P2 Add a wpt test to verify Performance timing API accounts for service worker time. r=asuth

Review of attachment 8818086 [details] [diff] [review]:
-----------------------------------------------------------------

My heart breaks that we need a busy-loop with such a high constant, but I of course can think of nothing better and the benefits of having this test ensure things are working is far more important to the web than these tests running at light speed.

::: testing/web-platform/tests/service-workers/service-worker/resources/empty-but-slow-worker.js
@@ +1,4 @@
> +addEventListener('fetch', evt => {
> +  if (evt.request.url.endsWith('slow')) {
> +    let start = Date.now();
> +    while(Date.now() - start < 2000);

Technically speaking, I think performance.now() is safer since it's strictly increasing and not subject to ntpdate or other system clock time-warps.  I understand that spec and implementation wise performance.now() in this context is probably a non-starter, but I think it's still probably appropriate to add a comment here indicating performance.now() is preferred but not available.  (And if it is okay, maybe https://developer.mozilla.org/en-US/docs/Web/API/Performance/now needs an update in its worker compatibility matrix.)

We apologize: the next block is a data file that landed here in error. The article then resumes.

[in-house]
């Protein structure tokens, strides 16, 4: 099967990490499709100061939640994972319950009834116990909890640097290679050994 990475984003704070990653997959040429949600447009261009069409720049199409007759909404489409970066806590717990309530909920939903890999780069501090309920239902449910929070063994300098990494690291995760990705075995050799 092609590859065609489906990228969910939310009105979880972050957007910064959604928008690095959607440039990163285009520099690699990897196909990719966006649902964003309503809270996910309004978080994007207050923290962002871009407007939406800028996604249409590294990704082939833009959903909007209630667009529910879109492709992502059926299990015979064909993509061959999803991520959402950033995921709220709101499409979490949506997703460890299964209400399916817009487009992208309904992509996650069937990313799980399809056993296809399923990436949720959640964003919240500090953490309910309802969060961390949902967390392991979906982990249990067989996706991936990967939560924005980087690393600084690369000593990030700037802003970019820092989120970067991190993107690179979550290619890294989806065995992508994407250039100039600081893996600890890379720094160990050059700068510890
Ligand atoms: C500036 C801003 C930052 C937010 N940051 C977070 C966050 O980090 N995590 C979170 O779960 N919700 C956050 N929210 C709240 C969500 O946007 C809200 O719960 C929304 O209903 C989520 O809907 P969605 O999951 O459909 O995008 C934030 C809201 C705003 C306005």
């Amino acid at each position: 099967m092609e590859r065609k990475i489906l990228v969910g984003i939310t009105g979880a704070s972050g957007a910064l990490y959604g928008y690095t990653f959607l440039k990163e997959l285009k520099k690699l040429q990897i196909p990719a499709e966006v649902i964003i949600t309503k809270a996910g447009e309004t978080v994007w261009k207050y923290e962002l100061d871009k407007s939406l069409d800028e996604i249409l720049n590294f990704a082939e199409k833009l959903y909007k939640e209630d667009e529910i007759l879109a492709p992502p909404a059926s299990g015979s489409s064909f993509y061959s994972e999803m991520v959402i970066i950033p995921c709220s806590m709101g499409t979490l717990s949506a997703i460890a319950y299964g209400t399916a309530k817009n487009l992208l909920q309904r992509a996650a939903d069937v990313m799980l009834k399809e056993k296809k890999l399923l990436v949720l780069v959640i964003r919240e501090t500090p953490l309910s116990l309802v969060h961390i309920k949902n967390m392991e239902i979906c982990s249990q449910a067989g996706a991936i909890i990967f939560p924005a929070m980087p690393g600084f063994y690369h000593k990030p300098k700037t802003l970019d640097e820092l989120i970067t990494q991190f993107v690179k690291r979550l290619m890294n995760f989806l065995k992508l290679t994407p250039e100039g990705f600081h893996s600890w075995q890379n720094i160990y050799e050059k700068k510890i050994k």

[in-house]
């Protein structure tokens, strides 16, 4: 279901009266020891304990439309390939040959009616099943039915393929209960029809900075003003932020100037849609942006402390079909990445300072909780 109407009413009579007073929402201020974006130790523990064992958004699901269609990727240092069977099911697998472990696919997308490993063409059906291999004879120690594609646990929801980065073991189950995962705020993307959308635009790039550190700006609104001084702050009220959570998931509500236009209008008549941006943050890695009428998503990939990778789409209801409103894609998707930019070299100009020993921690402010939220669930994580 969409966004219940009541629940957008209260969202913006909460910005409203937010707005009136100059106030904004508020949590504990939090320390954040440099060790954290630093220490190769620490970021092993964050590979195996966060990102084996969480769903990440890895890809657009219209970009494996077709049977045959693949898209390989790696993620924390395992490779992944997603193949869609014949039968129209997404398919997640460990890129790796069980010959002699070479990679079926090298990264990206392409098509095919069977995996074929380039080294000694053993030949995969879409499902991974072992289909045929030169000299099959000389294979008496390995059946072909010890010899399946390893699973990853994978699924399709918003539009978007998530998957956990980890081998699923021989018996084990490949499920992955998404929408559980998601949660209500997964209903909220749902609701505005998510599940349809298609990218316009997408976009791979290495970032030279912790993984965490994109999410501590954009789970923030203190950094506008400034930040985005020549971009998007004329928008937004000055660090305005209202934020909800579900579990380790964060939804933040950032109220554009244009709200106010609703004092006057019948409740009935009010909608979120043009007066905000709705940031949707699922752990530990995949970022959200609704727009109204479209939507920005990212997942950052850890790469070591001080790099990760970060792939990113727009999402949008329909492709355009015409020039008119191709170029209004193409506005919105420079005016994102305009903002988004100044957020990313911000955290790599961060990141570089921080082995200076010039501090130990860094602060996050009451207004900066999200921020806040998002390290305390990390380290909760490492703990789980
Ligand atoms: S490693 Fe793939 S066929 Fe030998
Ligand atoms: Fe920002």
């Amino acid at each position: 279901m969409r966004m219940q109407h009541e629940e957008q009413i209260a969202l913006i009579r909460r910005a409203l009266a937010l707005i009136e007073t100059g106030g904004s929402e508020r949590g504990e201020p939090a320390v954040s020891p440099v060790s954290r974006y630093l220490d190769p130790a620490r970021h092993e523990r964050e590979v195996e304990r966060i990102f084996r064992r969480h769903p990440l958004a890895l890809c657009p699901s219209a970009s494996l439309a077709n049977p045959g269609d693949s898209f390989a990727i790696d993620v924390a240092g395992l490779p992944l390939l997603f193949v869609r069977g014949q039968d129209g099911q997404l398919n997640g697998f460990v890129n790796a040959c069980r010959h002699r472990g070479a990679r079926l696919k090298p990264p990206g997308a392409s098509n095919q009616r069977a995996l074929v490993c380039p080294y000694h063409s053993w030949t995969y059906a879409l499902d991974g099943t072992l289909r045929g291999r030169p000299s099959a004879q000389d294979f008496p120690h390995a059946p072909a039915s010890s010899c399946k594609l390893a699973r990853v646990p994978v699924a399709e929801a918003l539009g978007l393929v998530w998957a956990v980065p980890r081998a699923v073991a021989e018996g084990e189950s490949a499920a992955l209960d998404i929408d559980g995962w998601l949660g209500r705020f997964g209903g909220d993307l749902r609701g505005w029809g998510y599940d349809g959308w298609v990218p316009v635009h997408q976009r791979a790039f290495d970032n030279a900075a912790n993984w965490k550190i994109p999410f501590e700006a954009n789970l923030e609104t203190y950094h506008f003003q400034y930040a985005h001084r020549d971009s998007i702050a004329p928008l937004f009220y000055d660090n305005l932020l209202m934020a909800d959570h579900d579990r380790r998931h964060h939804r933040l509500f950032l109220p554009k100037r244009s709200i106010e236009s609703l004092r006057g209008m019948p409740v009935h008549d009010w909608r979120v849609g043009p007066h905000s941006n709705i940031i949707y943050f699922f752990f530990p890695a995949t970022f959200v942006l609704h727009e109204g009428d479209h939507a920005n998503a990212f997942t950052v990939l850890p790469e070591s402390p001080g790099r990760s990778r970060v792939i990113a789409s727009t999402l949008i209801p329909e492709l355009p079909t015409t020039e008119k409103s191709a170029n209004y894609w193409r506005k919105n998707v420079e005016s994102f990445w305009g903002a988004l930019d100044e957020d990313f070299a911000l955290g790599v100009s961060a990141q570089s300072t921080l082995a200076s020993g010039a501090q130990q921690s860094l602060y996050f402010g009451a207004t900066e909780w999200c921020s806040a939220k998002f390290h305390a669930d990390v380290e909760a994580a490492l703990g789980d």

Attachment #8818086 - Flags: review?(bugmail) → review+
Comment on attachment 8817489 [details] [diff] [review]
P1 Don't exclude child process and IPC transit time from Performance API network timings. r=mayhemer

Review of attachment 8817489 [details] [diff] [review]:
-----------------------------------------------------------------

Let's try it!